It’s not always possible to notice errors if you are testing at too high a level. By breaking it down you’ll cover everything in a logical and structured way, ensuring the best quality.
6. Analyze the Test Results
The results of a quality test are ‘pass’ or ‘fail’. When a requirement fails, be prepared to work through the reasons for that with the rest of the team or the developer in question. A deep analysis will help you get to the root cause of the failure. That will enable the team to fix the issues more quickly and in turn save you time with retesting.
Many heads are better than one. The user’s perspective on how to resolve the problem and get a quality result could be quite different from that of the development team. Draw on all your experiences and collaborate to pin down exactly why something failed testing.
7. Group Your Quality Tests
Look critically at your test scripts or use cases and see how you could group them together. For example, everything related to the user experience could be one group. Anything to do with taking payment goes in another. Requirements related to logging in and processing transactions could be a third.
You’ve broken down your test requirements into really small blocks to test at a granular level. Now you’re grouping them together to make it easier to manage both on your project plan and when it comes to allocating tasks to your team.
Grouping your tests together also makes it easy to find out what needs to be retested if you apply bug fixes. Normally you would test everything that relies on new functionality again, just to ensure it hasn’t broken through the application of a fix or additional feature. This is called regression testing. Using groups lets you quickly identify the tests that need to be performed again.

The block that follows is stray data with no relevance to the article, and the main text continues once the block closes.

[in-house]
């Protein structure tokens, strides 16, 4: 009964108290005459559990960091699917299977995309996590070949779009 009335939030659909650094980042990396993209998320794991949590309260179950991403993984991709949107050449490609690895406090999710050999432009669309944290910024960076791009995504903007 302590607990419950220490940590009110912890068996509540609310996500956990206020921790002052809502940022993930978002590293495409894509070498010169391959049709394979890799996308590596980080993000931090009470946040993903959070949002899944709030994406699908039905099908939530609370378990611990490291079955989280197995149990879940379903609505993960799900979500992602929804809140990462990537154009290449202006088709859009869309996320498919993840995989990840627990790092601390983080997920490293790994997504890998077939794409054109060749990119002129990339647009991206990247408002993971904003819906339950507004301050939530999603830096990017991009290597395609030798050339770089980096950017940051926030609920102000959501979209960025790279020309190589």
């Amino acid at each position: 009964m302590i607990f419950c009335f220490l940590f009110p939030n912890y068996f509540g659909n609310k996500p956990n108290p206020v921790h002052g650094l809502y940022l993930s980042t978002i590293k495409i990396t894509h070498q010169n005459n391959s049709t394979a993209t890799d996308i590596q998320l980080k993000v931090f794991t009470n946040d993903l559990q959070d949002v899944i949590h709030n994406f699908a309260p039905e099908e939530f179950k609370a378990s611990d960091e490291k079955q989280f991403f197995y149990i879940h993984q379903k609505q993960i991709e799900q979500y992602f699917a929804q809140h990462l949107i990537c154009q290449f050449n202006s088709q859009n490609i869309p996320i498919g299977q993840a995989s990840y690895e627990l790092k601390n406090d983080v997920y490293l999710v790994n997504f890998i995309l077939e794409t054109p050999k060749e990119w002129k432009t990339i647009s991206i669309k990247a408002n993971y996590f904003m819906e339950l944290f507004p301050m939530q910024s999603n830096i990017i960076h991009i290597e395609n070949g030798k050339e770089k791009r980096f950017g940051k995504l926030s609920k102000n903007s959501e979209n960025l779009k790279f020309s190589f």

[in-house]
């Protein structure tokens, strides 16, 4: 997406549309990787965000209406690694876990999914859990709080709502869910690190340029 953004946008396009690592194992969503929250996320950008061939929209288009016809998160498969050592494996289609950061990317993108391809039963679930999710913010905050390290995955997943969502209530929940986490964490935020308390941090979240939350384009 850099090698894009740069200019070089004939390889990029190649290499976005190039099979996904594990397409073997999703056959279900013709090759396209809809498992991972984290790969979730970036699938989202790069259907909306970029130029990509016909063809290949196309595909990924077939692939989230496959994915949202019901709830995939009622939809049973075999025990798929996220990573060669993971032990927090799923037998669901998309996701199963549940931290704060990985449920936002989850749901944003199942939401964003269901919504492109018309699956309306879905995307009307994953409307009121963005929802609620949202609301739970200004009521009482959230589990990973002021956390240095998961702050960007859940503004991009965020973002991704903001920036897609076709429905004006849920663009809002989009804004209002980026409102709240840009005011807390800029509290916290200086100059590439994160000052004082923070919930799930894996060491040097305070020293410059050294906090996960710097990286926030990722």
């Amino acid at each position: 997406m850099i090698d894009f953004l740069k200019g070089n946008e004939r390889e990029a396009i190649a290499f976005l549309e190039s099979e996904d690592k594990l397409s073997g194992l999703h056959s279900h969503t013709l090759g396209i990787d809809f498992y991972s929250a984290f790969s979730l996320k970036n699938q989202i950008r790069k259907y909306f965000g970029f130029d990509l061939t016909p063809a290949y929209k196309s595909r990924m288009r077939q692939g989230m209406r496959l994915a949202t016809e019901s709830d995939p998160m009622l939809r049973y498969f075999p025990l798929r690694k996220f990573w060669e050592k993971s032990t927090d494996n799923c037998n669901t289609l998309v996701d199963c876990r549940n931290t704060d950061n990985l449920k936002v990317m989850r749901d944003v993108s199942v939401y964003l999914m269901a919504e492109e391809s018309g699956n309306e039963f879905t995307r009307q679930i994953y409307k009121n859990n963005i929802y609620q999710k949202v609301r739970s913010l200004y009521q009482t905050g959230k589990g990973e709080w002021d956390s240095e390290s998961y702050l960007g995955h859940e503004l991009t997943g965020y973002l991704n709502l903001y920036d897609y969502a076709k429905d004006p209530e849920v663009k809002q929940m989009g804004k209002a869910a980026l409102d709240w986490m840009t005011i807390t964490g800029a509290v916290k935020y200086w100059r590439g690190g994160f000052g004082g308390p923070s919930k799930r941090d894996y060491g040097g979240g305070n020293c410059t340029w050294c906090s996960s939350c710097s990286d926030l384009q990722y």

8. Test Performance
Up until this point you’ve been testing functionality: what the system does. Don’t forget to also test how it behaves. Performance testing uncovers issues with how systems work such as:
- Slow response times; how long it takes to refresh the screen or complete a transaction
- Security problems and vulnerabilities
- How the system responds to multiple users accessing records at the same time
- Whether you can audit the system.
And so on.
It’s much better to uncover performance problems at this point in the project. You could argue that it isn’t a quality outcome if certain performance measures are not met. Testing performance will minimize the number of complaints you get from users when the system goes live.
9. Share the Results
Whether your quality tests result in a pass or fail result, you need to share the results with the people who matter. Use online project management workspaces to manage the flow of information between the test team and the developers. Online discussions and instant messaging make it easy for the relevant teams to talk to each other and share the outcomes of the testing.
Better communication encourages trust within the team – and you want the developers to trust the test results and the testers to trust that what comes back is really fixed. A streamlined approach to data sharing also speeds up getting results and bug fixes. Plus, a team that has planned for and committed to the testing phase will be its biggest advocates if it is threatened.
Keep your project testing phase on track by monitoring progress carefully. ProjectManager.com uses real-time data capture to show you the exact status of your project at any time, so you can quickly spot if the testing has uncovered major problems and act swiftly to put it right.